The artist must then perform the expected duties discussed in the previous step to produce the art! This is usually the fun part because it offers a space for creativity and trust.

When a patron comes to an artist, they are doing so based on previous work they’ve seen of the artist and wants to show the artist that they believe in them, that they believe the artist will be able to create more like it in the future, and that they will continue to build upon their already existing library of art. This is defined by one word: respect. The patron respects the artists, the artist respects the patrons commitment. I suppose the buyer may just like a piece and want to have it in their house…

Often times, this stage is met with confusion. In many commercial or popular productions of art, the artist looses artistic freedom, and melds their own vision to that of the buyer or employer. This confuses both the artist trying to listen to their mind and soul to express their art, and it confuses the patron because they believe this is how fine art works. It’s a weird state where the patron is trying to create through the artist. Sometimes it may work, other times it may not. Inspiration is a funny thing and the dynamic is truly marvelous.

Ideally, the buyer is vague, and the artist delivers their vision.

Delivering the goods and payment

If not in the last stage, this stage there should always be lots of photographs. As an artist, we must document our journey. It is so easy with a camera/video/voice that we should have no problem doing this. The buyer should have no misleadings about what they’re buying, and having photographs to see the materialization of the piece is priceless.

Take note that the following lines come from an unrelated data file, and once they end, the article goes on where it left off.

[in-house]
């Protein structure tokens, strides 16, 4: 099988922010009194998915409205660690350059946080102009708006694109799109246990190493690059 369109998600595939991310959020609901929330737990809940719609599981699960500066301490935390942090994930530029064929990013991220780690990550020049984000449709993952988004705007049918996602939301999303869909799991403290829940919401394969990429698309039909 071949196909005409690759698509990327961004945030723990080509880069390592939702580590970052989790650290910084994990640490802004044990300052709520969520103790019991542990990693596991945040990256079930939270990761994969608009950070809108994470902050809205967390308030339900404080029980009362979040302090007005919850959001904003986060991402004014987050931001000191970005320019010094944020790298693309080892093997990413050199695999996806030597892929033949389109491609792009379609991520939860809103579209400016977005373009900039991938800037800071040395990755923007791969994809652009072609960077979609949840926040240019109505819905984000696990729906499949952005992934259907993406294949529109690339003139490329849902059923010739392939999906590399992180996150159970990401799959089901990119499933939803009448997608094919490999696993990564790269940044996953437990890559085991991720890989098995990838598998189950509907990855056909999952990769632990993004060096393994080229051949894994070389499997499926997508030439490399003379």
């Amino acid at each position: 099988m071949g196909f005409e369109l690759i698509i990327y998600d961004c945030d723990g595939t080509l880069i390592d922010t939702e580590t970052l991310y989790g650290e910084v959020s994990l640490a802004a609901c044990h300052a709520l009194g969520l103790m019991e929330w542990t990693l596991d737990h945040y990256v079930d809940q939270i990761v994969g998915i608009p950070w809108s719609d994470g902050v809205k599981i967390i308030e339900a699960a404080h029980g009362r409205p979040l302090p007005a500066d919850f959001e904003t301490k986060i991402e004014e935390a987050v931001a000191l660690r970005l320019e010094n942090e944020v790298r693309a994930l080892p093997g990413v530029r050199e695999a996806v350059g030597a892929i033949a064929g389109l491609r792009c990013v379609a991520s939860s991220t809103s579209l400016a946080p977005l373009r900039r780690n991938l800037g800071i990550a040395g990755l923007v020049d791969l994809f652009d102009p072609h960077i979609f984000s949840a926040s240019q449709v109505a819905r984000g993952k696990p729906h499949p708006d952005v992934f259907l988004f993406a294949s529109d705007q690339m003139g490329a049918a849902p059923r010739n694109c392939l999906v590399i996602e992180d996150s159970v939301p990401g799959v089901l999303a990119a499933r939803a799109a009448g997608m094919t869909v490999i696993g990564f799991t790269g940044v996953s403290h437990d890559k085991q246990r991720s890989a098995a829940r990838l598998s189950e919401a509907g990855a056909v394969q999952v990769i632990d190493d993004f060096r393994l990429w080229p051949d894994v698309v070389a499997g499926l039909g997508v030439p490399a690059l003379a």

Payment should be made before any shipping is done. Always receive payment, or have the payment plan discussed prior to shipping.

Shipping art can be very tedious business. Professional packers work really well, and shippers are needed for international sales. The last thing we want as an artist is for our art to reach its destination and be broken, ripped, or punctured.

Further, the buyer wants to see their artwork has been handled with care, that the artist also respected their art before they sent it away. Packaging can even be made part of the art. Clever boxes, custom stamps, stickers, or even a certificate of authenticity can go a long way to make the buyer more excited with their purchase.

Follow up

Keeping contact with a buyer is important.

First, it allows the buyer to feel happy about their purchase, and enables them to monitor the growth of the artist.

For the artist, it’s also a great way to keep a connection with a possible future supporter.

But, most importantly, it allows for there to be a dialog between the artist and the buyer as to the satisfaction of the deal. Sometimes if the relationship is built properly, the artist can ask the buyer for feedback on the process, and if the buyer would like anything else in the deal to make it more enjoyable.

This is the story of an ideal fine art transaction.

Have any discrepancies?